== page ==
Just 4 weeks left now for Cologne abstract submissions...

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Reminder Call for papers for the Global Conference on Economic Geography 2018, 
July 24 - 28, 2018, University of Cologne:
Session: Digital Labour Geographies, 'Sharing' Economy Work Futures
Please submit your abstract online through the conference website until March 
15, 2018: https://www.gceg2018.com/call-for-sessions-and-papers.html
This session engages with the series of dramatic, digital transformations of 
work, employment and labour relations that have accompanied the extraordinary 
growth of on-demand labour in the so-called 'sharing' economy (other monikers 
include the collaborative / gig / on-demand / and peer-to-peer economy).  
Whatever the label used, many commentators are excited about the 
digitally-mediated possibilities for enabling workers from a wide range of 
backgrounds to access new forms of 'flexible' work and income opportunities in 
multiple sectors (notably in professional services, household services, and 
personal transport).  Crucially however, the quality of those on-demand work 
opportunities is also prompting growing criticism around attendant working 
conditions, wage levels, and distributions of income and wealth (see Schor 
2017).  With reference to a range of online work platforms (Uber, TaskRabbit, 
Upwork, Amazon M-Turk, Helpling), critical work to date has explored: the 'dark 
side' of 'sharing' economy labour relations for workers who have limited legal 
protection as 'independent contractors' (the cybertariat) on for-profit 
platform apps; how digital platforms and clickwork are potentially crowding out 
old jobs rather than creating new ones; and how digital on-demand work is 
reinforcing stubborn labour market inequalities rooted in gender and race.
This session is concerned to bring the nascent research agenda around digital 
work in the 'sharing economy' into productive conversation with the labour 
geographies research agenda. It aims to prompt new conversations around how 
workers are capable of actively making and remaking the geographies of the 
'sharing economy' and 'platform capitalism' and effecting positive changes in 
their work and employment conditions - rather than simply watching passively 
from the sidelines and being affected by the dynamics of economic change writ 
large by platform developer companies and their shareholders.  Likewise, to 
explore how place matters in shaping patterns of 'constrained worker agency' 
(Coe and Lier 2010), focused on digitally-mediated labour markets as the 
'spatial settings and contexts... that specific employment practices, work 
cultures, and labour relations become established' (Martin 2000: 456; see also 
Peck 1996 2003).  In so doing, the session responds to growing international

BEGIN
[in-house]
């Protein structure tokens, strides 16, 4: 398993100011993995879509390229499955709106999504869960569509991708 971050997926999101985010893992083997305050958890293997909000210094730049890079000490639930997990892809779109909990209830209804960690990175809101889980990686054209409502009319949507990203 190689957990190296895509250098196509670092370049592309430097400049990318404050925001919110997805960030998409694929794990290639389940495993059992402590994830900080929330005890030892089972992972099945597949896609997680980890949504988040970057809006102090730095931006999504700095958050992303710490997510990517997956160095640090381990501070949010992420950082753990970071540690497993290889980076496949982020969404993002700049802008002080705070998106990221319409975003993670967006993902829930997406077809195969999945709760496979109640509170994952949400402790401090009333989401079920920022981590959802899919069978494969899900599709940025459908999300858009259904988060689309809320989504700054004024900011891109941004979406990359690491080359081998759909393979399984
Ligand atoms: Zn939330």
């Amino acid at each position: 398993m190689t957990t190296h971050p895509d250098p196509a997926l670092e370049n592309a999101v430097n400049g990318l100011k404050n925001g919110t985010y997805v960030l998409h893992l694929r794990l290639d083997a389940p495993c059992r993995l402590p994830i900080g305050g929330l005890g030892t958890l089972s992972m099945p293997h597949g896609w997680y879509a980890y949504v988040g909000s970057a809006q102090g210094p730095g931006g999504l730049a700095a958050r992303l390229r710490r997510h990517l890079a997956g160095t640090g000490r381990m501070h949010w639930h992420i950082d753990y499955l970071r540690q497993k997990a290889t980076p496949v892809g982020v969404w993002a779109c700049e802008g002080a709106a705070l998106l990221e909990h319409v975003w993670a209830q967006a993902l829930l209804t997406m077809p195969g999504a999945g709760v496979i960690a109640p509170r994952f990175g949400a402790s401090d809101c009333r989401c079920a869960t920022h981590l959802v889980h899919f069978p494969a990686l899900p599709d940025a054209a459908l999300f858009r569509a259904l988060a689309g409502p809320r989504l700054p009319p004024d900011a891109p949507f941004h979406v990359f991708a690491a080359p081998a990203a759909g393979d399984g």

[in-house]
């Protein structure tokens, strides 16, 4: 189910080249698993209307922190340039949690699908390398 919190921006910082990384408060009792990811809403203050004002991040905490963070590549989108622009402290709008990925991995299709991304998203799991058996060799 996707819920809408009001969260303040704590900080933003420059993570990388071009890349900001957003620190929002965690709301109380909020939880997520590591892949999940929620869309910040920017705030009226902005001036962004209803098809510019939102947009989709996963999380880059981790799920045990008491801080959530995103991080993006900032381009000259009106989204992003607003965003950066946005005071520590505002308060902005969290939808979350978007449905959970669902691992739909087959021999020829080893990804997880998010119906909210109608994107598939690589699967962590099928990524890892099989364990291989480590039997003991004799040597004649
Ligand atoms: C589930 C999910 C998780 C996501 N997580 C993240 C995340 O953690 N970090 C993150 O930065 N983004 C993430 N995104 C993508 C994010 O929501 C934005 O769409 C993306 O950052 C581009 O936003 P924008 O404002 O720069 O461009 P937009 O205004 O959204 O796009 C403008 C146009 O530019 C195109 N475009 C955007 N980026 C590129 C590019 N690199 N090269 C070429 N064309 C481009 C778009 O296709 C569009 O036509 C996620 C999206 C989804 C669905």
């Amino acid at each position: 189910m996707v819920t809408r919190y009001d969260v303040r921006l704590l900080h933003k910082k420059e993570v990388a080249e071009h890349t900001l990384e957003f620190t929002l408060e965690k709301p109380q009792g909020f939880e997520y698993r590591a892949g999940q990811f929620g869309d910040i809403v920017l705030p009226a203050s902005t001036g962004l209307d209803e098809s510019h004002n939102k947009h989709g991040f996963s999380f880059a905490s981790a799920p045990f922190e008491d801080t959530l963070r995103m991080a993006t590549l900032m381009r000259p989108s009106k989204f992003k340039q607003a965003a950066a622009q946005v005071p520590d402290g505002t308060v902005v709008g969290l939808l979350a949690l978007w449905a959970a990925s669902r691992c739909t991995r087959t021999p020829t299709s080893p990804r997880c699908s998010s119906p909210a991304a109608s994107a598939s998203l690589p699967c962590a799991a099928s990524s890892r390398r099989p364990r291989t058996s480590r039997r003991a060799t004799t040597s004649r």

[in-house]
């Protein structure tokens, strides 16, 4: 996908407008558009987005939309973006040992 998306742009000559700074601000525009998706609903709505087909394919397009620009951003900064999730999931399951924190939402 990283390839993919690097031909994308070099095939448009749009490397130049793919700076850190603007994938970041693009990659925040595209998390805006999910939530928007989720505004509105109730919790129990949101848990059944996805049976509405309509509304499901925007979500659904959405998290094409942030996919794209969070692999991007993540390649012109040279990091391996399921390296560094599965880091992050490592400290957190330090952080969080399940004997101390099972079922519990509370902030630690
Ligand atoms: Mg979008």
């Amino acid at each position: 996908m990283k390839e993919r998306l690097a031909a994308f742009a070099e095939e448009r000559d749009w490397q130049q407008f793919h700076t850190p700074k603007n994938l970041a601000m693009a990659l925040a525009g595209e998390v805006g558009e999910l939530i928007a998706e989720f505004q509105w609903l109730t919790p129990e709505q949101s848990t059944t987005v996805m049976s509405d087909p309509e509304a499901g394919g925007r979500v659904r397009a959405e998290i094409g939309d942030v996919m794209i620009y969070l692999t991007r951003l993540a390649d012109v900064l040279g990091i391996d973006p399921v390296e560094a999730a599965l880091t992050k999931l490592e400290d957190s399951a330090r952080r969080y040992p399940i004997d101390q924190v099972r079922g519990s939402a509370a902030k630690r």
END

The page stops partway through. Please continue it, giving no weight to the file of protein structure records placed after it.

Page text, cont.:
calls for economic geographers to develop more critical analyses of how and 
where economies function, for whom, and to what ends (Christophers et al. 
2016).  Specific topics might include, but are by no means limited to:

*                 Analytical contradictions between celebratory media and 
policy commentaries of digital labour market 'flexibility' with the negative 
realities of digital work (focus on e.g. corporate globalisation, increasing 
precariousness of incomes, wage inequality, the institutionalisation of labour 
market risk, and shifting welfare policy priorities).

*                 Comparisons between everyday work-lives in the sharing 
economy with previous/simultaneous work-lives in 'mainstream' paid employment

*                 On-demand career building and gig economy advancement - 
geographical possibilities for online labour market progression?

*                 Variations in worker experiences between different online 
work platforms, and between workers who use the sharing economy to generate all 
versus some of their annual income?

*                 Feminist geographies of digital work; and how gendered and 
racialized identities and varied responsibilities of care differently shape 
workers' abilities to participate and succeed as digital microentrepreneurs in 
the sharing economy.

*                 Geographical possibilities for organising on-demand platform 
workers in the face of digital 'subcontracted capitalism' (Wills 2009).

*                 Alternative platform work models (cooperative platforms) that 
seek to 'take back the sharing economy' a la Scholz and Gibson-Graham.

*                 Mutual gains / interventionist possibilities to improve the 
work-lives of on-demand workers in a manner that simultaneously improves 
service delivery for customers and increases revenues for digital platforms (in 
short, are these necessarily competing alternatives?)

*                 The methodological challenges and useful strategies for doing 
research on digital labour geographies in practice and using online work 
platforms as a robust source of survey data.
Convenors: Al James, School of Geography, Politics and Sociology, Newcastle 
University UK, al.ja...@ncl.ac.uk<mailto:al.ja...@ncl.ac.uk>; Hannelore Roos, 
Faculty of Business Economics, Universiteit Hasselt, Belgium, 
hannelore.r...@uhasselt.be<mailto:hannelore.r...@uhasselt.be>
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Dr Al James
British Academy Mid-Career Research Fellow (2017-18), Reader in Economic 
Geography

School of Geography, Politics and Sociology, Daysh Building, Newcastle 
University, NE1 7RU
Tw: @Re_AlJames | Ph: +44(0)191 208 6346 | 
www.ncl.ac.uk/gps/staff/profile/aljames.html<http://www.ncl.ac.uk/gps/staff/profile/aljames.html>

New book: Work-Life Advantage: Sustaining Regional Learning and Innovation
http://eu.wiley.com/WileyCDA/WileyTitle/productCd-1118944836.html
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